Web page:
OUTLOOK: Special edition on negotiations support

OUTLOOK: Special edition on negotiations support

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Author: CDKN Global
Tags: COP21, COP22, Nationally Determined Contributions, Paris Agreement, specific financing mechanisms, UNFCCC

Developing countries’ profile and influence in international climate talks has risen markedly in the last five years. Their negotiating groups – the Alliance of Small Island States, the African Group of Negotiators and the Least Developed Countries Group – have tirelessly advocated for developing country issues.

They have become a collective voice in the halls of the United Nations that can no longer be ignored. This collective voice, together with leadership on national climate pledges by individual developing countries such as Ethiopia, Kenya and the Gambia – who have submitted ambitious ‘Intended Nationally Determined Contributions’ (INDCs) – has helped to secure a climate deal in the Paris Agreement that recognises the demands of
developing countries.

This edition of CDKN's Climate and Development Outlook: Stories of Change - Special Edition on Climate Negotiations celebrates the achievements of the least developed and most climate-vulnerable countries at COP21 and in the conclusion of the Paris Agreement.

Mr Tosi Mpanu-Mpanu, the Chair of the Least Developed Country (LDC) Group in the UNFCCC, lays out a vision for LDCs to take forward implementation of the Paris Agreement in his guest column. He writes: "Nowhere is this early and ambitious action more vital than for LDCs. LDCs are acutely vulnerable to climate change: our countries and people face its worst impacts and we lack the means to effectively adapt or cope with its short and long term effects. Nonetheless, we are committed to doing our fair share to address climate change while building climate resilient and sustainable economies."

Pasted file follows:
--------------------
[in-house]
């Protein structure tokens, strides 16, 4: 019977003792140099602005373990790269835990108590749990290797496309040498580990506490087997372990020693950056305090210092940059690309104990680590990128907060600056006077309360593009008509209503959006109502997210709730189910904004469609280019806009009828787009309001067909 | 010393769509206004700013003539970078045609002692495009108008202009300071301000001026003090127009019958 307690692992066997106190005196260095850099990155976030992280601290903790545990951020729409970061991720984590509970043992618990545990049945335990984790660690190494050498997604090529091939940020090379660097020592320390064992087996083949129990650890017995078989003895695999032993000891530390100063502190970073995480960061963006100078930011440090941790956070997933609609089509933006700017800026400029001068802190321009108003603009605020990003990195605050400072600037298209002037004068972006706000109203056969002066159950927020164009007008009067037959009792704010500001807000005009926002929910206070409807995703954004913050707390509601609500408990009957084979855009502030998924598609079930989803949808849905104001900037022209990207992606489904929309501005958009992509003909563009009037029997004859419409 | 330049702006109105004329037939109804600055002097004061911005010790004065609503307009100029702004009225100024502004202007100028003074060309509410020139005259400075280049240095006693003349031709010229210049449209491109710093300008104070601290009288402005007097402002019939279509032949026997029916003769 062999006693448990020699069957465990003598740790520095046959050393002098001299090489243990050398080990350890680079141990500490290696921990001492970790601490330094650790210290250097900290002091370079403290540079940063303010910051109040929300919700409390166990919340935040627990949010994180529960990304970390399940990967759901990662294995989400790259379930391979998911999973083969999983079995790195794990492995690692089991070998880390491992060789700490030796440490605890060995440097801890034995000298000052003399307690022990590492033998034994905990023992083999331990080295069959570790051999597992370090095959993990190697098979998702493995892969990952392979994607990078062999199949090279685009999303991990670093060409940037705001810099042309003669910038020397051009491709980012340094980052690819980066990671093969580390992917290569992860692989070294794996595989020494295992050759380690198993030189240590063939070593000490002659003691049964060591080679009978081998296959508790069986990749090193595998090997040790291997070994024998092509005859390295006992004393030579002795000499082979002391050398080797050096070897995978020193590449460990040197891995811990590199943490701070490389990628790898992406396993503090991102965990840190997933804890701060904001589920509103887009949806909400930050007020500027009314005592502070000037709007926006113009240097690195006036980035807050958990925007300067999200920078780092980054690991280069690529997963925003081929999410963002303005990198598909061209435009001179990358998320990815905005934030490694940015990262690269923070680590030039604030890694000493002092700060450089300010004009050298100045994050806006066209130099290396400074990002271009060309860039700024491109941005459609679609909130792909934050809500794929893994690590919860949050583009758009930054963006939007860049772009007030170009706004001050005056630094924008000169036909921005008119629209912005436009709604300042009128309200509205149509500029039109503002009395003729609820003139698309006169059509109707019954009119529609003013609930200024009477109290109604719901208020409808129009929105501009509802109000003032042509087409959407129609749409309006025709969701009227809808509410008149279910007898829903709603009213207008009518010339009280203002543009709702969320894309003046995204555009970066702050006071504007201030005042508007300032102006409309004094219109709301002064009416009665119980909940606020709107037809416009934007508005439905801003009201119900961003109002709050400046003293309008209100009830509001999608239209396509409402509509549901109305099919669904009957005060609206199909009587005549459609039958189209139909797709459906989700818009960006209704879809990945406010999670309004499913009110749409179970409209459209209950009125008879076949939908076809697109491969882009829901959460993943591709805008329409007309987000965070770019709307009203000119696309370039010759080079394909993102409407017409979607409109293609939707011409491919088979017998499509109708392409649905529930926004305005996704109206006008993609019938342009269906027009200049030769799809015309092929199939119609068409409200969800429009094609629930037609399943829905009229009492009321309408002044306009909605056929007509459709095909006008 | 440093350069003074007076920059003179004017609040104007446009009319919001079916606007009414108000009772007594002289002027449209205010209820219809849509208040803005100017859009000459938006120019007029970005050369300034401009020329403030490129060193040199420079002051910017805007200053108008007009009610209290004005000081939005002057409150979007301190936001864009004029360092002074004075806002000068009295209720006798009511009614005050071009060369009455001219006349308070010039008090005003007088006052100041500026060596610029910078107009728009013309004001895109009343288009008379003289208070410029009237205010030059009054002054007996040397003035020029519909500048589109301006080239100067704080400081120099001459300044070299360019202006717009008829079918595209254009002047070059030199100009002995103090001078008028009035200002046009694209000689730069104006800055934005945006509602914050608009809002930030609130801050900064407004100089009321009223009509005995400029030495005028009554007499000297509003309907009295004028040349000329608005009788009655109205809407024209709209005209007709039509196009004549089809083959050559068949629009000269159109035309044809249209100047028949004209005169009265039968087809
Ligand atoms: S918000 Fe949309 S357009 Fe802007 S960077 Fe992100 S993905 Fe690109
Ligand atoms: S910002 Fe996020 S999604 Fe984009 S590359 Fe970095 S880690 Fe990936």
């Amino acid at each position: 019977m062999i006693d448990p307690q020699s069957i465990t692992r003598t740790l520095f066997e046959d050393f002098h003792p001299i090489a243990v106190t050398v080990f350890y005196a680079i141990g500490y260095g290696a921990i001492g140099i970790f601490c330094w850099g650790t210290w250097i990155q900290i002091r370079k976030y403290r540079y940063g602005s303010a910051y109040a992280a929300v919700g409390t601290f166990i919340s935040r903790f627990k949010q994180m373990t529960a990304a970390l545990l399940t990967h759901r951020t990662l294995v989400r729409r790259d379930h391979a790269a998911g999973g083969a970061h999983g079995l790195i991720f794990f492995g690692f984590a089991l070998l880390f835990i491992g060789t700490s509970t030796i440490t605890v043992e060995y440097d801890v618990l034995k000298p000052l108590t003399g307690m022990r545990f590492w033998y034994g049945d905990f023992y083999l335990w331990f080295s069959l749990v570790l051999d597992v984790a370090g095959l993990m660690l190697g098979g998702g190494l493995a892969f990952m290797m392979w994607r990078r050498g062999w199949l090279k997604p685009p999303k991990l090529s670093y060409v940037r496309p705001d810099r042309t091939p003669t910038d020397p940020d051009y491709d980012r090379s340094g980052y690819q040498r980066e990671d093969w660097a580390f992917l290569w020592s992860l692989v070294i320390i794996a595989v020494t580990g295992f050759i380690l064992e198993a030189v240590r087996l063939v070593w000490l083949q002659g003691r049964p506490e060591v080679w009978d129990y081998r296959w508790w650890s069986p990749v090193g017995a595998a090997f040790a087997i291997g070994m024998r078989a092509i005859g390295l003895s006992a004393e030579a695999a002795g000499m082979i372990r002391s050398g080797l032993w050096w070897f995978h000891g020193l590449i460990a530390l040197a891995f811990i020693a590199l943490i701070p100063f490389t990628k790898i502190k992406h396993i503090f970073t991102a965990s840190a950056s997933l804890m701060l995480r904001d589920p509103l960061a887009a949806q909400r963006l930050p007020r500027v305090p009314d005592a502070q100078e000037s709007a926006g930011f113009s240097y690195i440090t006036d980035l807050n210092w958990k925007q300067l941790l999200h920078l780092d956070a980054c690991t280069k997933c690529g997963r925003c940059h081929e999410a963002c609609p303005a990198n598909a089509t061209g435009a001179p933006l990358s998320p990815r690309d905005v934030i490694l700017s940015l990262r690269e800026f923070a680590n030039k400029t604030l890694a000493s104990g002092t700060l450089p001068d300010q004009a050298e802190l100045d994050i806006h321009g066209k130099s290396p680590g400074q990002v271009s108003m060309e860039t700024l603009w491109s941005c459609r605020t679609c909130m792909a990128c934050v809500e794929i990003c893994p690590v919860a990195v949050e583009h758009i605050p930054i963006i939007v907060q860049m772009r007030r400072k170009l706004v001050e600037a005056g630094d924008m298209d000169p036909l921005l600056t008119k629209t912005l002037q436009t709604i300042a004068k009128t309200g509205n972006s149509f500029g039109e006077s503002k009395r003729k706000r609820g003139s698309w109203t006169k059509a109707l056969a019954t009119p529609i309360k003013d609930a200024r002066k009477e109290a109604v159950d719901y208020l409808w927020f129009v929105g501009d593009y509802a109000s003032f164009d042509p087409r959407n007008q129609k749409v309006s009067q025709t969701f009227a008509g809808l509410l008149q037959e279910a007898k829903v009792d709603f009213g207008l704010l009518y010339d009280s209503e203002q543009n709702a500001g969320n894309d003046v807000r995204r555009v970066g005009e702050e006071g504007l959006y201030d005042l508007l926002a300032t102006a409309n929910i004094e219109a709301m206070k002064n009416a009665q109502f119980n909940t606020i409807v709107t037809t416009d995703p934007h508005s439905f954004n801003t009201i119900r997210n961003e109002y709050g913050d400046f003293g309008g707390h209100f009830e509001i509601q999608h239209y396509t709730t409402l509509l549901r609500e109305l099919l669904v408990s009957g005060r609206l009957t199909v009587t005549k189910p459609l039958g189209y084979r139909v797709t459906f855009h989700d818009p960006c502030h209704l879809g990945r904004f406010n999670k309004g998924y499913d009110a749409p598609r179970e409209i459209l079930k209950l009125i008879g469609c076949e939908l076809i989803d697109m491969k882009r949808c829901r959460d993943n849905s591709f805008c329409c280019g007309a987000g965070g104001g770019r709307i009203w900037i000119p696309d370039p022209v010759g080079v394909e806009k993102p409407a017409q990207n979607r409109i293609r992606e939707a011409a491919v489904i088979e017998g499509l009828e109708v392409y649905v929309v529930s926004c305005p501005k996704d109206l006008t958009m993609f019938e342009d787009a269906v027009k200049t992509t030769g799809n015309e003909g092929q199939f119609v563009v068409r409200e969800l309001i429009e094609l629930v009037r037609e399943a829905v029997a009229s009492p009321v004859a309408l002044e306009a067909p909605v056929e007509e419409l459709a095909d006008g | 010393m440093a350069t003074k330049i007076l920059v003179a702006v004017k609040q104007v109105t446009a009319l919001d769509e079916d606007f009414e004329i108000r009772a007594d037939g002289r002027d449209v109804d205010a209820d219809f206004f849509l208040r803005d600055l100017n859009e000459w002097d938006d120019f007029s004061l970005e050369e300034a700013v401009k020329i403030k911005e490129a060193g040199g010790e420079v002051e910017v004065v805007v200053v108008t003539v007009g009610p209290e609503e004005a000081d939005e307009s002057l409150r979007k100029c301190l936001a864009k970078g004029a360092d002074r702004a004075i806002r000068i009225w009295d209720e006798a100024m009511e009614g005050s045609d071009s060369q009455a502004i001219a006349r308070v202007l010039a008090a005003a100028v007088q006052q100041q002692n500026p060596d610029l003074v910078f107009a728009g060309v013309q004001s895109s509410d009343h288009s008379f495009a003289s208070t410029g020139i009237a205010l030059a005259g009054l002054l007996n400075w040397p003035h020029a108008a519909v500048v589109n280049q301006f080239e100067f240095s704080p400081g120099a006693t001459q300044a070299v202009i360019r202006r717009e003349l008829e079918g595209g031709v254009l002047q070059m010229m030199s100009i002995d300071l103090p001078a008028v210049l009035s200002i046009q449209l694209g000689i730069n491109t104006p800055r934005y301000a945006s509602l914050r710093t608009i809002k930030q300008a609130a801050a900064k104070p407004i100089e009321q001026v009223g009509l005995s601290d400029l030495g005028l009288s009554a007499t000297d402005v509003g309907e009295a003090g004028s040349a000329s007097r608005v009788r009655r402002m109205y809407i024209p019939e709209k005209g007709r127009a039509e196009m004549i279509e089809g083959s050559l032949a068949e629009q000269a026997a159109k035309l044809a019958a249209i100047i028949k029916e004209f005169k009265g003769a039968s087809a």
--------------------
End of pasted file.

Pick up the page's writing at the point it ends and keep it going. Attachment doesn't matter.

The newsletter also presents the modest role of CDKN's Negotiation Support programme, which seeks to level the playing field for developing country negotiators in international climate talks. It does so by ensuring developing country negotiators have the resources to participate in the international process and have the tools, skills and information to represent their interests alongside their more developed country counterparts.

Such support has been delivered in a variety of ways including the provision of advanced negotiator training; preparatory technical support to inform negotiation strategies; financial and legal advice during the negotiations,and supporting complementary diplomatic efforts both within and outside the UNFCCC process.

Image: African pavilion at COP21, courtesy CCAFS

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